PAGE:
All rights reserved. National Geographic magazine senior editor, for National Geographic News. For the first time, scientists have decoded the full-body color patterns of a dinosaur , a new study in the journal Science says. That may sound familiar, given last week's announcement of the first scientifically verified dinosaur color scheme.
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In last week's issue of the journal Nature , scientists described the discovery of melanosomes , biological structures that give feathers their color, in the wispy "dinofuzz" of the small theropod Sinosauropteryx. Not only did this provide unequivocal evidence that the dinosaur had a downy coat of feathers, but the presence of the microscopic structures provided scientists the potential to find out what color those feathers were.
When I read the Nature study I wondered how long it would be before scientists would be able to find a way to conclusively determine the colors of feathered dinosaurs from their preserved melanosomes. As it turned out, I would only have to wait a week. In this week's issue of Science , a second team of scientists has restored a recently-discovered feathered dinosaur, Anchiornis huxleyi , in living color.
As described in last week's study there are two major varieties of melanosomes: eumelanosomes associated with black-grey shades and phaemelanosomes indicative of reddish to yellow tints. Both of these kinds of structures can be seen in the fossilized feathers of exquisitely-preserved dinosaurs, but the question is how they corresponded to the actual colors of the animal.
The melanosomes cannot speak for themselves; they require a key to unlock what colors might have been present. Acquiring that key was a two-step process. To figure out how melanosomes were distributed across the plumage of Anchiornis , the team behind the Science paper took 29 chips from different parts of a well-preserved specimen. Each chip had a different combination of melanosomes, and to translate these associations into colors the team turned to the closest living relatives of dinosaurs like Anchiornis , birds.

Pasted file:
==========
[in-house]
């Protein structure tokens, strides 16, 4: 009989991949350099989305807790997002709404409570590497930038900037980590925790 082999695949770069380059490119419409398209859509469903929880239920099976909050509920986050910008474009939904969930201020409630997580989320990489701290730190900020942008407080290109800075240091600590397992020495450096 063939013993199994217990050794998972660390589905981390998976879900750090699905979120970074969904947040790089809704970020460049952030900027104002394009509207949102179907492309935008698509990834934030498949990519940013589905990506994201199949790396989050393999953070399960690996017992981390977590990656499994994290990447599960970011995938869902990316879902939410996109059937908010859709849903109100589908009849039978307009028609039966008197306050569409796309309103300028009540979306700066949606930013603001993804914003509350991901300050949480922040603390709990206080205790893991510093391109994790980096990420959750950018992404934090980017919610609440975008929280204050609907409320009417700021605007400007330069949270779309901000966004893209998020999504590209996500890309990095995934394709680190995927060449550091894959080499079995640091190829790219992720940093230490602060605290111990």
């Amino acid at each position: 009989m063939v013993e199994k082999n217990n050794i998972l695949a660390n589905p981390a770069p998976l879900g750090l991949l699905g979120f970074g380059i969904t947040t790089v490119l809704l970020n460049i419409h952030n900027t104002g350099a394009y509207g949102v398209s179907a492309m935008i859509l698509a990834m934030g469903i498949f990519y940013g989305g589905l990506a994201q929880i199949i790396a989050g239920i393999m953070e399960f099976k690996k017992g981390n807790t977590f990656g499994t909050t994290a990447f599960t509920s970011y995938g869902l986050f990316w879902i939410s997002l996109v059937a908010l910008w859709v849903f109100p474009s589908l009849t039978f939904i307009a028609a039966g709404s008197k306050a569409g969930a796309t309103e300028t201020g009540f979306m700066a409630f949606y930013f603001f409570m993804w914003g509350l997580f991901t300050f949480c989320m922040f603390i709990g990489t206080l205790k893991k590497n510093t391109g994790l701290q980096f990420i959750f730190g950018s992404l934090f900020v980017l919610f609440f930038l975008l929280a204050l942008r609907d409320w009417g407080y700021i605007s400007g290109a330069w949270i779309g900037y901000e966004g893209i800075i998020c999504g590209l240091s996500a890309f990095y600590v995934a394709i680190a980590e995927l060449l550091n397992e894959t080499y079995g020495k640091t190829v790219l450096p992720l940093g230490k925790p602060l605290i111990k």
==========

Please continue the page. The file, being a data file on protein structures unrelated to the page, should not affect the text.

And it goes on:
By looking at how melanosomes create colors in these modern dinosaurs the scientists could determine how different mixes creates different tints and shades. While the restoration of Anchiornis the team produced is still provisional, it is the first time that scientists have been able to hypothesize the full coloration of a dinosaur on direct fossil evidence.
According to the new research, Anchiornis would have been mostly black with white accents on its wings which it carried on both its arms and legs. Its head, however, would have been a little more brightly colored. It appears that Anchiornis had a burnt-orange headdress and freckles, possibly meaning that these bright colors played a role in communicating to other birds.
Which makes me wonder if, like modern birds, colors differed between the sexes. And this is just the start. In the past decade paleontologists have described dozens of species of feathered dinosaurs from hundreds of known specimens. There is a vast store of paleobiological information just waiting to be tapped, and it will literally change the way we see dinosaurs.
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Fossil feather colors really ARE written In stone